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Thermaltake Frio – CLP0564

I have always considered Thermaltake to be one of the premier manufacturers of cases and cooling products; even though I haven’t always been a fan of all of their products.  With the loud design of many products entering the market today, it seems that there has been a lack of balance between the design and the function, whereas the function doesn’t say as much about the performance as the appearance does.  Thermaltake thinks they can regain some of my confidence by enticing me, the enthusiast, with a CPU cooler that claims it can do the job and looks like it should be able to without the zany design elements some have chosen to opt for over functionality.

With the introduction of the Frio (a Spanish word for “cool”) CPU Cooler, it seems as though Thermaltake has retraced its roots and gone back to producing products that function as well as they look. The Frio, an aluminum cooler that sports a nickel plated copper base, is by no means a small heatsink and it is geared towards the enthusiast overclocker.  Weighing in at 1042 grams and measuring 165mm tall the Frio is 9mm taller, 41% heavier, and has heatpipes that are 33% larger than our last contestant, the GlacialTech Alaska.  Okay, so maybe percentages aren’t your thing; if that is the case, the Frio measures 139mm (l) x 98mm (w) x 165mm (h), weighs 1042 grams, 0.5mm aluminum fins, and has 5 8mm heatpipes.  Thermaltake’s Frio is designed to cool any CPU up to 220W TDP (thermal design power) and includes the hardware to mount on both Intel and AMD platforms.

The tower style CLP0564 features a single fan installed out of the box with the ability to add another 120mm (pla12025s12hh-lv) fan for a bit more cooling.  In many cases, when something is optional, that usually means that it isn’t included.  However, Thermaltake goes one step farther than their competition and includes the optional fan in the packaging.  Each of the fans packaged with the cooler measures 120mm and spins at speeds between 1200 and 2500 RPM.  The fans are mounted to the Frio using a rubber soft mounting material that is somewhat cumbersome to work and mildly annoying.  These rubber mounts are supposed to reduce vibrations and are meant to provide a quieter experience.  This, however, is a moot point when the fans are tuned to full speed as they are not the quietest options producing between 20 ~ 43 dB(A).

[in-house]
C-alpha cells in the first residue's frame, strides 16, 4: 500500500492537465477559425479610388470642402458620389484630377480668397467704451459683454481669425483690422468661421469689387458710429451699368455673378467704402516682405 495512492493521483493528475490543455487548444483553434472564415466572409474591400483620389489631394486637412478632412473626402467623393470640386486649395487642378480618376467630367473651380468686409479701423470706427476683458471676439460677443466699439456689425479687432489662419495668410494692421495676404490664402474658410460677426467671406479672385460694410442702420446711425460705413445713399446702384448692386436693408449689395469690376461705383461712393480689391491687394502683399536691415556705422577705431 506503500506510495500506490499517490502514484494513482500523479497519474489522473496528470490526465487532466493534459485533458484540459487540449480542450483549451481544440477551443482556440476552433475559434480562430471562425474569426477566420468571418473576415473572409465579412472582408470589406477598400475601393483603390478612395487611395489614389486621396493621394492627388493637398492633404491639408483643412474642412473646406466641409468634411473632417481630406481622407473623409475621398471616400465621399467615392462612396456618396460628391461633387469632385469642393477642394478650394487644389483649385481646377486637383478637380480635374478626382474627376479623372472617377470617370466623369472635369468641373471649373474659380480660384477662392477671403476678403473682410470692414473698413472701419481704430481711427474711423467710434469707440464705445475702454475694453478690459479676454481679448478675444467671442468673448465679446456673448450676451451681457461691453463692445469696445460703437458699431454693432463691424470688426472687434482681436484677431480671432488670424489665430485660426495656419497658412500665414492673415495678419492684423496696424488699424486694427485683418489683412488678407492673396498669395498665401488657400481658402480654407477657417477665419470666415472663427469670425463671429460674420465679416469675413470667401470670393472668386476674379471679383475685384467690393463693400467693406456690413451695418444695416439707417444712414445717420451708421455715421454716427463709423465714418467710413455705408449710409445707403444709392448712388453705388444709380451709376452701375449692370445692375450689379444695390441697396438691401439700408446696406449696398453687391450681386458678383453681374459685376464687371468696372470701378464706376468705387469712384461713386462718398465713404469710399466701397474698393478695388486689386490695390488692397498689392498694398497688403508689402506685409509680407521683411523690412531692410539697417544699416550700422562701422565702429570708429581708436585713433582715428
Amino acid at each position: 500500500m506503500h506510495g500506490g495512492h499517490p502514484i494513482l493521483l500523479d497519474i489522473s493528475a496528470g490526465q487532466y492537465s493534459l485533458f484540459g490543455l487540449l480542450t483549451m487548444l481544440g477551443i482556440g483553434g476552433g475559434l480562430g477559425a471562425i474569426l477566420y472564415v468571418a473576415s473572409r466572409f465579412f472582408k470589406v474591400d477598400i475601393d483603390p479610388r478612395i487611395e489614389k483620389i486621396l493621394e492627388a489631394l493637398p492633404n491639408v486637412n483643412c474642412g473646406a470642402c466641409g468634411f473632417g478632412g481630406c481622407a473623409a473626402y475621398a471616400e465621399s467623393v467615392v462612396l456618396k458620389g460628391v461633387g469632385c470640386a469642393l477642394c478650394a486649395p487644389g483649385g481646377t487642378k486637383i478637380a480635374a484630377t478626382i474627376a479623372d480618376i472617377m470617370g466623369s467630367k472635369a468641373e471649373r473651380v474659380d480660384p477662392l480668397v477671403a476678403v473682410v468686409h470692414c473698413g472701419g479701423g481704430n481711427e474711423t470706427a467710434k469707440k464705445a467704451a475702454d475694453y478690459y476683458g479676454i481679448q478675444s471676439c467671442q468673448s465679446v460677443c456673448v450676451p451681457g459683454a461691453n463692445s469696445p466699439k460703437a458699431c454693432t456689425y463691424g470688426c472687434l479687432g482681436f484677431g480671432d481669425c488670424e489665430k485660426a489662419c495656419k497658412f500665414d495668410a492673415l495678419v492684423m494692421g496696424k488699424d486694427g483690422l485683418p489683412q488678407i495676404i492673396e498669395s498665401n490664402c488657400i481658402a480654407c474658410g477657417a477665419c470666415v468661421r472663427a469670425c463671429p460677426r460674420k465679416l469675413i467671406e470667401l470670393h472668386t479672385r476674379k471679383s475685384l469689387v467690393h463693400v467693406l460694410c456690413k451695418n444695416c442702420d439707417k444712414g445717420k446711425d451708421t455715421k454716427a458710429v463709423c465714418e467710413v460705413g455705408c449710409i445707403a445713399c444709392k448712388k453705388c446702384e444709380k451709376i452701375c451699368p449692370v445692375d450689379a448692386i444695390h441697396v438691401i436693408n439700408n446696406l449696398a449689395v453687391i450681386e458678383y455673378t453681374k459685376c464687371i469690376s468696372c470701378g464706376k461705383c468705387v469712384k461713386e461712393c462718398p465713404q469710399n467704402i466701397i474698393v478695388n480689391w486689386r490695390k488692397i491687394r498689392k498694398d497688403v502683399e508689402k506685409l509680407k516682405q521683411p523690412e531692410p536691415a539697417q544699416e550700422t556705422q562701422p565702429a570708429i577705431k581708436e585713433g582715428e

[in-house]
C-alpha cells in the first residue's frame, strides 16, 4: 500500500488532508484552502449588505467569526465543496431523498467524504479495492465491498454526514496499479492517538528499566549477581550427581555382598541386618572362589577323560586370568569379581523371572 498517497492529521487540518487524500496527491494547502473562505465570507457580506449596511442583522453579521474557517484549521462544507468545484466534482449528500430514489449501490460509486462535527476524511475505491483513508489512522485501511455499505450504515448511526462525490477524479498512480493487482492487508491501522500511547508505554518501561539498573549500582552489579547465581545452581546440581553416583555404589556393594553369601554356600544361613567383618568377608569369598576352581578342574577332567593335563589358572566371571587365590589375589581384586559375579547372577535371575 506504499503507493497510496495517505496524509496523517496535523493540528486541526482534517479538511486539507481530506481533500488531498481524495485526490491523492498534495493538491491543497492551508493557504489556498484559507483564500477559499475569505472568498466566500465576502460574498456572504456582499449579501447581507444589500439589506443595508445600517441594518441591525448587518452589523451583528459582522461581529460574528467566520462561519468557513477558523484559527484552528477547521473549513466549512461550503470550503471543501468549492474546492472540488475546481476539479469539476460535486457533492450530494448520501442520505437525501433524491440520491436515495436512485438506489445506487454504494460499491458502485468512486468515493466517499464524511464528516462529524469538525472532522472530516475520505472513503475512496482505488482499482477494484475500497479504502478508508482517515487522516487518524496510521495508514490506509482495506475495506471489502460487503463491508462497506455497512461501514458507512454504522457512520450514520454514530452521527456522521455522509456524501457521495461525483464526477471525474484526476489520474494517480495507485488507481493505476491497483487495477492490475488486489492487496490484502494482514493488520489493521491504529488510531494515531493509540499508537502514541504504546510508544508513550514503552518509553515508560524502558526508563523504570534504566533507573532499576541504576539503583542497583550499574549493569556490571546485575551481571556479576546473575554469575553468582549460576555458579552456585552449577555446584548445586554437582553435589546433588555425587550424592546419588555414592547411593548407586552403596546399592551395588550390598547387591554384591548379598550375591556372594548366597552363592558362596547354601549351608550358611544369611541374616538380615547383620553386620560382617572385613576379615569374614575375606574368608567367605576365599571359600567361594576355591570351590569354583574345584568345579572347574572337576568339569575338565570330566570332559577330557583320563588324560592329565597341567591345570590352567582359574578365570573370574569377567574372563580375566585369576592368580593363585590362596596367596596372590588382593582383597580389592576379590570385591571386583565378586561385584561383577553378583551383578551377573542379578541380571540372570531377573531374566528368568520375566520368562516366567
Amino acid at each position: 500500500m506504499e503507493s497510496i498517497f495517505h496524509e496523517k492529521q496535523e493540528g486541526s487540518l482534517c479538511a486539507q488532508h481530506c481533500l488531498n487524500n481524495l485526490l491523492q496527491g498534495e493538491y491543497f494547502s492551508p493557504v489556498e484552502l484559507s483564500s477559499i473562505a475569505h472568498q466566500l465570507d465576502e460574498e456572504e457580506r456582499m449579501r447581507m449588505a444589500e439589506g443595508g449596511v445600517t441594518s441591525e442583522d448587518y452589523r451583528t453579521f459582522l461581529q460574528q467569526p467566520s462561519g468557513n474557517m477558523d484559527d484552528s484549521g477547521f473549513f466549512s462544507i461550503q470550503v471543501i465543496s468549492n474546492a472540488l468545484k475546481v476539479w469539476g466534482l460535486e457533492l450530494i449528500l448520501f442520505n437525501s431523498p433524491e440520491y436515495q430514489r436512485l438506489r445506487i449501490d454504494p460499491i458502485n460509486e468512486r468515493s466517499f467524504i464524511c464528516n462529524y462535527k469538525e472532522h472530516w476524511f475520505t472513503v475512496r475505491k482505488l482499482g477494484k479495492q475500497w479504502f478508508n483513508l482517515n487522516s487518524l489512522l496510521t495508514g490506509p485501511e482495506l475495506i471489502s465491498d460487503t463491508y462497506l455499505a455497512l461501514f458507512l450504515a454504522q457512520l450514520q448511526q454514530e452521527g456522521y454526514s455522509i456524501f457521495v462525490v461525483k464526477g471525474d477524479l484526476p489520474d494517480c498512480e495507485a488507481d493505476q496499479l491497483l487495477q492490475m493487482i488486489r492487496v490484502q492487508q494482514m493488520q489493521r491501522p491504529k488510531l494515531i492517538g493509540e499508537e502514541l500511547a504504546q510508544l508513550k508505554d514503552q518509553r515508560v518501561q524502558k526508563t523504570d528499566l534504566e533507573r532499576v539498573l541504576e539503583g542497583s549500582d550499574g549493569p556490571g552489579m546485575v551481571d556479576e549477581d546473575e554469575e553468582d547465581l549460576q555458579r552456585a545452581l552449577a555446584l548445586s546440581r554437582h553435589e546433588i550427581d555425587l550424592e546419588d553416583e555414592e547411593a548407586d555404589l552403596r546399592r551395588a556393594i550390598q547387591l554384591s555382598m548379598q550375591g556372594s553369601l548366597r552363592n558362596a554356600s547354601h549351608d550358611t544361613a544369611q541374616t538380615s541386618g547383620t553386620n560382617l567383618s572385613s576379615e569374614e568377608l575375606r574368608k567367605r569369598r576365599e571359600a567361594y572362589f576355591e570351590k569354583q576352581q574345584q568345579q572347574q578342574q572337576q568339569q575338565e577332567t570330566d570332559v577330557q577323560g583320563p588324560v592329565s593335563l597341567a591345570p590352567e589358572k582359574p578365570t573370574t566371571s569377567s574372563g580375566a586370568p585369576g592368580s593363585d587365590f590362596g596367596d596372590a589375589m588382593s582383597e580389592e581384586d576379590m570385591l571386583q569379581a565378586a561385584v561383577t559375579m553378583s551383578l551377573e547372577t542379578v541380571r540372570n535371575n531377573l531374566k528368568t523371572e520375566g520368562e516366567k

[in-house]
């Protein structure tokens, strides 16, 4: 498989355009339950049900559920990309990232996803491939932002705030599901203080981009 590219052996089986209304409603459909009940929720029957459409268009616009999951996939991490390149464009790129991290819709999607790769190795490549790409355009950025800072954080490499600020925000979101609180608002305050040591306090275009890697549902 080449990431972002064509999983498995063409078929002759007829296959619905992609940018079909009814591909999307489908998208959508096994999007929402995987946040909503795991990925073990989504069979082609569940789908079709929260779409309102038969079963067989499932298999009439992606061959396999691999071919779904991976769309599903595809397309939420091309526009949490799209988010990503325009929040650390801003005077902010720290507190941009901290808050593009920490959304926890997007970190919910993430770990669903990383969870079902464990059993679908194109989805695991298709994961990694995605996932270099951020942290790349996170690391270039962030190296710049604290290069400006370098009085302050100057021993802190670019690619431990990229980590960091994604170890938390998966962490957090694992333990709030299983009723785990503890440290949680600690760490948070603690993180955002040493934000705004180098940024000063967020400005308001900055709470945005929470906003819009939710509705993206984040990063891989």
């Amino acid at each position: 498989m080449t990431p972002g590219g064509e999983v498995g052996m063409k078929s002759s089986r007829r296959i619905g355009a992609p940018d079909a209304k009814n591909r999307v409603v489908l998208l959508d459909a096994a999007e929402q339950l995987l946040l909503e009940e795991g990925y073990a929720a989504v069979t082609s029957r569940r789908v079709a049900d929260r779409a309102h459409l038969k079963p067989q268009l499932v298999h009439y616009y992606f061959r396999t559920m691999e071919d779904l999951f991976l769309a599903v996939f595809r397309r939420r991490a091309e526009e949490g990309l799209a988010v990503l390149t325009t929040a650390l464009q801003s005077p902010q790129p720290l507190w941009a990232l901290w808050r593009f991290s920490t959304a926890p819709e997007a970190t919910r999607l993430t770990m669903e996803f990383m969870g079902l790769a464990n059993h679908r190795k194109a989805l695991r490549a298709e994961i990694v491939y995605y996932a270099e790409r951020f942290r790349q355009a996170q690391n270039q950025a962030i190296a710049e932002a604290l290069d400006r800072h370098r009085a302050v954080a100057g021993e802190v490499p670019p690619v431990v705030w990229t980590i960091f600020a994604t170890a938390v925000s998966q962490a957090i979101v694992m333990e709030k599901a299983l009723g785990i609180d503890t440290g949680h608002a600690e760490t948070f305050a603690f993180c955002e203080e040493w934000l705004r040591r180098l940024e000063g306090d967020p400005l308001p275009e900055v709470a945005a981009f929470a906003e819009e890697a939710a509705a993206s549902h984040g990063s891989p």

Before we get too far along, let’s define what our bench rig is:

  • Gigabyte 880GA-UD3H
  • AMD Phenom II X4 965
  • 2x2GB Patriot Sector 5 PC3-12800
  • Seagate 500GB ST3500630AS
  • BitFenix Colossus (click to read our review)
  • BFG LS-450
  • Windows 7 Professional 64-bit

For idle readings, room temperature is maintained at a cozy 68 degrees Fahrenheit (20 degrees Celsius) and the computer is running for an hour before CPU temperatures are logged.  Full load is achieved with Prime95 set for In-Place Large FFTs (maximum heat, power consumption, some RAM tested).  The TIM is applied and at least 100 hours have past before the readings are recorded.  In the case of the Frio, tests were performed with both single and dual fan configurations.

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About Joe DiFiglia

I have always had a passion for everything computing. In early 2000, I decided to take my passion to the web. Thus, C.O.D. was born. Through the years we have made many great friends at C.O.D. and hope to continue our journey for years to come.

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